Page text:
April 14, 2018

Smarty Mom: Kristen Wheeden

Married to: Mike Wheeden (editors note: amazing guy!)
Kids: Cameron 17, Zach 15 and Brady 12 (editors note: fantastic kids!)
Occupation: Director of Development, American Porphyria Foundation

I am beyond thrilled for you to meet one of my favorite people in the entire world. Since she lives in Bethesda, Maryland I haven’t had the chance to introduce you to her before but now that her story ties in with the new film Midnight Sun it seemed like the perfect opportunity! Kristen is one amazing gal. I’m not saying that just because she was one of my bridesmaids when she was eight months pregnant (though she deserves a huge round of applause for that!) but she is fun and brilliant and sweet and loyal and kind and all the best things a friend can be. I always knew she was a great mom, but she took it to a whole new level when her son Brady was diagnosed with EPP. She’s got an amazing outlook on how to manage the curve ball she’s been thrown and she’s made it her mission to help other families with similar circumstances. So while there are so many things I’d love to share about my dear friend (like her oldest son heading to college next year!) today we are going to focus on her expertise with Porphyria.

Tell us about what you do at the American Porphyria Foundation?

The APF is a patient advocacy group that serves the porphyria community. We are dedicated to the health and well-being of all individuals affected by Porphyria. We do this through awareness, patient and physician education, advocacy and relentless focus on research. There are eight types of Porphyria, all of them ultra rare. There are eight steps to making heme (which makes your blood red and carries oxygen throughout your body) – each time there is a mis-step in the development of heme, it equals a different type of Porphyria. I became involved in the APF because my youngest son lives with Erythopoietic Protopoprhyria (don’t worry, everyone has trouble pronouncing it! EPP for short). Living with EPP means that the sun triggers a toxic reaction in the blood. The result is complete avoidance of the sun – because an EPP reaction causes extreme and severe pain. Though the teen in the movie Midnight Sun suffers from a different phototoxic condition (XP) it results in the same type of sun avoidance.

What do you most want people to know about people living with this condition?

As with any condition – people want acceptance and understanding. I would like people to adjust, if they are able, to make life just a little bit easier for someone who lives with limitations. There is nothing better than when someone notices and makes a change. “Let’s walk on that side of the street because it’s shadier”, “What time are you able to go outside and play – let’s hang out then, “Let’s run to that shady spot over there”, etc., etc. And you can insert any limitation for any kid.

What advice do you have for moms of children who receive a challenging medical diagnosis?

Since I live in the world of rare disease, I’ll answer from that perspective. There are over 7,000 rare diseases affecting 25-30 million Americans, 80% are genetic, 50% affect children, only 5% have treatment…..but there is only one YOU. And you are not alone – neither is your child. Find your community, learn all you can about the disease, access the experts, keep a binder of all medical information , move forward one step at a time. You are the best advocate for your child. Be honest with them about their diagnosis, treatment, management. Let them have a “pity party” if they need, then be the one to scoop them up with a positive attitude to start a new day.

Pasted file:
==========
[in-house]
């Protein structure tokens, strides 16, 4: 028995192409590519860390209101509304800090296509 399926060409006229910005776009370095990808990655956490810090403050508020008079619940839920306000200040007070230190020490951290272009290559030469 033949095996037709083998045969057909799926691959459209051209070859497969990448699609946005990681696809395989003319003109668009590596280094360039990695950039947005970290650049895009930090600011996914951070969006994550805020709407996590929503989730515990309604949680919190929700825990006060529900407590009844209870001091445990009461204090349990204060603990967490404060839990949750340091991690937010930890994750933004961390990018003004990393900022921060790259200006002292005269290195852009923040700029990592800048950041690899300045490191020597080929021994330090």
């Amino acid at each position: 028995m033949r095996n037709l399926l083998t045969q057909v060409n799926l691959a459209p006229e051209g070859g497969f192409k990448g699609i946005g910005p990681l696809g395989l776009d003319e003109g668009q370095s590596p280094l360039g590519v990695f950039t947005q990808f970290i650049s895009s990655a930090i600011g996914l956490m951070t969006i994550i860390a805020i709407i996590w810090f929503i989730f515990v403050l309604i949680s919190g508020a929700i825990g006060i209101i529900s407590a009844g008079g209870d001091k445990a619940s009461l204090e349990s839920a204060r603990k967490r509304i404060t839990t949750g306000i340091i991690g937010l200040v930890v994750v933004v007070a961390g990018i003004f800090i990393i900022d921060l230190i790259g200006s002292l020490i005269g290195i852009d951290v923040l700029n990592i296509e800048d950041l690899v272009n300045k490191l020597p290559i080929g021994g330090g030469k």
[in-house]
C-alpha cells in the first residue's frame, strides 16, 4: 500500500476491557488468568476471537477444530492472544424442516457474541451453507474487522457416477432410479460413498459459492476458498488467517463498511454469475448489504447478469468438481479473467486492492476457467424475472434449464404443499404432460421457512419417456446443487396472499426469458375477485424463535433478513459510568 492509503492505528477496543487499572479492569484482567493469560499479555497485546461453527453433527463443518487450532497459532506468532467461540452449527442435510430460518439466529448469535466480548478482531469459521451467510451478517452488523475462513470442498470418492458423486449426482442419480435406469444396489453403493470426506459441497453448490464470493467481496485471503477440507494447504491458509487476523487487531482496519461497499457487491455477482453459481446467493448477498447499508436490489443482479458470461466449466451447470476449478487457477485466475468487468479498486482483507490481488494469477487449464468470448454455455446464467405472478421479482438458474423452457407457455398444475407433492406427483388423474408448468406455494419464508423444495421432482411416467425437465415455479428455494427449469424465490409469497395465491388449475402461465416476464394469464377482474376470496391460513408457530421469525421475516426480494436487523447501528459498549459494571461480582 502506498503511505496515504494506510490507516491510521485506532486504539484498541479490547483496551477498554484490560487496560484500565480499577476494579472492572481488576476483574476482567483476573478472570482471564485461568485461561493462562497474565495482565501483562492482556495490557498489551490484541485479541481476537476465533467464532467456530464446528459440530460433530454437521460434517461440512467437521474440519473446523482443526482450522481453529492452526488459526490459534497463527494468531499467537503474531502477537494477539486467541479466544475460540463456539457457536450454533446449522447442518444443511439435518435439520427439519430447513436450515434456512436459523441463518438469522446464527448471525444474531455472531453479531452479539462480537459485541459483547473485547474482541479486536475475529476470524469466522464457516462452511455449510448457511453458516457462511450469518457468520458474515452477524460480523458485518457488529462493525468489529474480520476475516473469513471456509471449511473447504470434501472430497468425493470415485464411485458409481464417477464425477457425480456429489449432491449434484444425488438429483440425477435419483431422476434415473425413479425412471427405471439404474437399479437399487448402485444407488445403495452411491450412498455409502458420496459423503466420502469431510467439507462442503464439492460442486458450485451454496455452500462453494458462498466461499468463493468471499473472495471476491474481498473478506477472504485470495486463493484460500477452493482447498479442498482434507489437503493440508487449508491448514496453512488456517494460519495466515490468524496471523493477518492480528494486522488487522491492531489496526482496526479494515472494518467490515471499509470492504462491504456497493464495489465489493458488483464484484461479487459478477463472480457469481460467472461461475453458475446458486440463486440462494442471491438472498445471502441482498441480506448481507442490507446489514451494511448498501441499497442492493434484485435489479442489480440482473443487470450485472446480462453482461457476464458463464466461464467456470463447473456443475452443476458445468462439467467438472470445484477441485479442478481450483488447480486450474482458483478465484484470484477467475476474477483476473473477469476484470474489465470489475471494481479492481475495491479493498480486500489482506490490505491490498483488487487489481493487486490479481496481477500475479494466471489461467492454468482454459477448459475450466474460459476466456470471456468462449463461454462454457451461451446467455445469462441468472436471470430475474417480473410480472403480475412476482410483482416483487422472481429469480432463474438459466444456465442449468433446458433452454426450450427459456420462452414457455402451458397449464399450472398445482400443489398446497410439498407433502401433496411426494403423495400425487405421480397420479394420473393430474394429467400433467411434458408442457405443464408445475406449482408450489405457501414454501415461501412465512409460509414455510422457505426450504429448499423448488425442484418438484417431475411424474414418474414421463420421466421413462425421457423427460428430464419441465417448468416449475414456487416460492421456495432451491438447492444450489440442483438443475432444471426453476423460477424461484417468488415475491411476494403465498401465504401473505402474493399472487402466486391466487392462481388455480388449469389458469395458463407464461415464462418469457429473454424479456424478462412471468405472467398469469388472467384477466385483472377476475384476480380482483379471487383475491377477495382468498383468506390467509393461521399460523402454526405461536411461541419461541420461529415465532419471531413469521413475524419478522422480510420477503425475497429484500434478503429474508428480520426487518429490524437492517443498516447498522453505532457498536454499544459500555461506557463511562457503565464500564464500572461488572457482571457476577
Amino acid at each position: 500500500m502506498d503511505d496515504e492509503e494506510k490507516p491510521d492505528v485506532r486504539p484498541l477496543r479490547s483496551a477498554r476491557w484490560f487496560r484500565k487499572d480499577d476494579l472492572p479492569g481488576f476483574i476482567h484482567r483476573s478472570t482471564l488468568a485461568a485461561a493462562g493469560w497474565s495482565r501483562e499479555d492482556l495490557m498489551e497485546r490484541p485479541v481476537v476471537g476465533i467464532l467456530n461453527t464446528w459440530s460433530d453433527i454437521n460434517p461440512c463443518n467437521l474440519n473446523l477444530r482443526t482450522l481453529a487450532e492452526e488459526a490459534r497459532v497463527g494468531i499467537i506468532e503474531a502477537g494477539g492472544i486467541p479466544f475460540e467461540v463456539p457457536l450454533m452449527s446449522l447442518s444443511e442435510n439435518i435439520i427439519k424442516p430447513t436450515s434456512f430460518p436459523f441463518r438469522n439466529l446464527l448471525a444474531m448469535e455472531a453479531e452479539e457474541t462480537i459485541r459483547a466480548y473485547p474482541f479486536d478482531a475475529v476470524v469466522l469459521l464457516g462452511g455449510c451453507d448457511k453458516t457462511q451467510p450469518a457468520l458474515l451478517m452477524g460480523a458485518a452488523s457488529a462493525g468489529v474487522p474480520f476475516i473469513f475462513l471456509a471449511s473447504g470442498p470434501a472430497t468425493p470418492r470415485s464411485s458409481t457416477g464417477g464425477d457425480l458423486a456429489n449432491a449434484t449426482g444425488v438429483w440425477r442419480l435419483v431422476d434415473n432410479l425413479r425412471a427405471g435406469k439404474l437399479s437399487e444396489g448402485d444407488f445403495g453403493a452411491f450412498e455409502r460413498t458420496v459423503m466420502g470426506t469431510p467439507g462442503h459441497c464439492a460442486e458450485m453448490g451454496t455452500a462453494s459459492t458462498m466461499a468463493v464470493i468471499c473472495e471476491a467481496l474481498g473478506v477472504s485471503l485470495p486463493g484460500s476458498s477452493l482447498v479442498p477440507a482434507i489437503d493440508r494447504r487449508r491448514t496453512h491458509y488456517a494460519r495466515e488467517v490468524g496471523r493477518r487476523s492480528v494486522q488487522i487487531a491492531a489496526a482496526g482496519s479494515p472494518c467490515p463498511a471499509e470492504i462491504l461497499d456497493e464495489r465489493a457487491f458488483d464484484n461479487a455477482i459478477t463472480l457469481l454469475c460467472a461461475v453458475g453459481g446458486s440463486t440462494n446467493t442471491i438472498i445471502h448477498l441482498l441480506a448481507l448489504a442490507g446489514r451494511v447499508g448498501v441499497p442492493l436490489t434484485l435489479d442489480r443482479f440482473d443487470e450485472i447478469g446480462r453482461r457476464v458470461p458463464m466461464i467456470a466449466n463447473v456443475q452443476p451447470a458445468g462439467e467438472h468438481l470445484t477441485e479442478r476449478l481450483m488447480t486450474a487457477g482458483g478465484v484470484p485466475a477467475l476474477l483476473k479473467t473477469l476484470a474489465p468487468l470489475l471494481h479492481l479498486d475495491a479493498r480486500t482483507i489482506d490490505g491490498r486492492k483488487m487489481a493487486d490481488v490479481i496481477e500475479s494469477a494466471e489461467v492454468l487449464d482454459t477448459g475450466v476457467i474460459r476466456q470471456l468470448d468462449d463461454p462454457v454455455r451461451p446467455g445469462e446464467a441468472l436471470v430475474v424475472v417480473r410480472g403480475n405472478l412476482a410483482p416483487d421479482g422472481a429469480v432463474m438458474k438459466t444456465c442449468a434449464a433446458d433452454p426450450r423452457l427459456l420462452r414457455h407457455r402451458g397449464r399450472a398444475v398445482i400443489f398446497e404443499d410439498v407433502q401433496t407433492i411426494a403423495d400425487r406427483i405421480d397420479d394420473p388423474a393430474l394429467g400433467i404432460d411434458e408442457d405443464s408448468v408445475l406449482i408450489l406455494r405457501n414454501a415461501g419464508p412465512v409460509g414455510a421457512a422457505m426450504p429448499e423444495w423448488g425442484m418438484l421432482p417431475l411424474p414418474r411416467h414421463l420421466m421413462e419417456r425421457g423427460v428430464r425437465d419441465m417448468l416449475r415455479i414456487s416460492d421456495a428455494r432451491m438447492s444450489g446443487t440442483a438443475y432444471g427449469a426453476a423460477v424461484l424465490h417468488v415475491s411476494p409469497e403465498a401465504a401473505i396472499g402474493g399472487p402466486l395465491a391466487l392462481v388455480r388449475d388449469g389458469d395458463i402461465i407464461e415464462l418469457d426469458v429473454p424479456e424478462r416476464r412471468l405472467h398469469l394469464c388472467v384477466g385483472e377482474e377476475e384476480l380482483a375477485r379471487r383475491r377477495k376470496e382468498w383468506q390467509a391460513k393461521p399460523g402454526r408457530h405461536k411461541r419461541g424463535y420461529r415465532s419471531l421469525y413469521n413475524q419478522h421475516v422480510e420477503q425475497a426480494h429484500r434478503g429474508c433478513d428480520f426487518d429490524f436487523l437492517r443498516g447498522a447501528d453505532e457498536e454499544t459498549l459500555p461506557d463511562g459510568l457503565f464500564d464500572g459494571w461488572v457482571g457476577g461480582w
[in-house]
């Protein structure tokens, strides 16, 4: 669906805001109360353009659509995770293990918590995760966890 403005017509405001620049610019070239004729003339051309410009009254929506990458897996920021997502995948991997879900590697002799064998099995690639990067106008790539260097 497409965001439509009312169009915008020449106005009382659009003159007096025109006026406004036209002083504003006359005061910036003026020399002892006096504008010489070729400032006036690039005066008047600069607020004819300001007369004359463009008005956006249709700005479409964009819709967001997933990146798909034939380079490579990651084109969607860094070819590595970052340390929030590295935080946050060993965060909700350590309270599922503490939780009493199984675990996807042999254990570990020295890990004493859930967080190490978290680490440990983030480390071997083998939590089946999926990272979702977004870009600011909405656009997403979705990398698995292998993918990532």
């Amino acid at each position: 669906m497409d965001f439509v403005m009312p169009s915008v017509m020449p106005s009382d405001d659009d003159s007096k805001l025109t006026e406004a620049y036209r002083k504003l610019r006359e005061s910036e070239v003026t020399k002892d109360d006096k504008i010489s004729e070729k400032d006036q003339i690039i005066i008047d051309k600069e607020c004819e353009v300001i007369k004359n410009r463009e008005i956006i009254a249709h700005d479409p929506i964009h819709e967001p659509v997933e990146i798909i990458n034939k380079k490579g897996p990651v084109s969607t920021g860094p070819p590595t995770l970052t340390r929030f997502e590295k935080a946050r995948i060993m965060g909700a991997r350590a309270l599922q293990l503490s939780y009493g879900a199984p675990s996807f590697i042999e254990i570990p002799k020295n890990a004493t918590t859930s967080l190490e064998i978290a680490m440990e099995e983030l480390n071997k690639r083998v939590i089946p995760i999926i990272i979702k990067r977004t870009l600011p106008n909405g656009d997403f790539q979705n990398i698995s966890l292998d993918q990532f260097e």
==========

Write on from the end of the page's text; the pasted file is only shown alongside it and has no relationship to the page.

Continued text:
Prior to your current job, how did you find a supportive community to share your concerns, tips and advice?

I found the American Poprhyria Foundation and a community of other moms who understand. The APF was a fountain of information when I needed it the most – and now I get to do that for others. The Moonlight Mamas (our nickname for the group of moms with kids that have photosensitive conditions) at Camp Sundown were and remain a great source of support and friendship. Every year we get to spend a week at a camp where there is no worry about the weather, or being different, or caring about the sun. Just love and fun and friendship.

Tell me a little more about the magic of Camp Sundown:

Every day in our family we wake up and think about the weather. Brady plans his day, his clothing, his activities, how he’ll navigate everything about his life guided by that big round ball of fire in the sky. Camp is a place where for one whole week each year it is not a concern. He is just a kid, and no one is going to ask him to do anything unsafe. Camp is relaxing, fun, exciting – and filled with others who just want the best for their kids. Twinkly lights, campfires, games, activities, no time constraints. and great friends – pure magic! (https://www.xps.org/camp-sundown)

When you read the script for Midnight Sun were you a) happy that a porphyria-related disorder was getting attention b) annoyed that they didn’t accurately depict the condition or c) bummed that it wasn’t a better film?

It’s a teen romance movie….are there any of those that live in the cinematic history as being a good film?? Ok, Sixteen Candles still has my heart (when those limos pull away and Jake is standing there…oh my!), but I digress. I get that movie-makers must use some artistic freedom in capturing a disease – did it depict what it is really like? No. Did it create awareness? Sure did and I’ll take that. More people today know that there are photosensitive conditions that limit people. That they are just human beings who want what every teenager wants – to be accepted, supported, to have friends and fall in love.

For more information:American Porphyria Foundation

Leave a Reply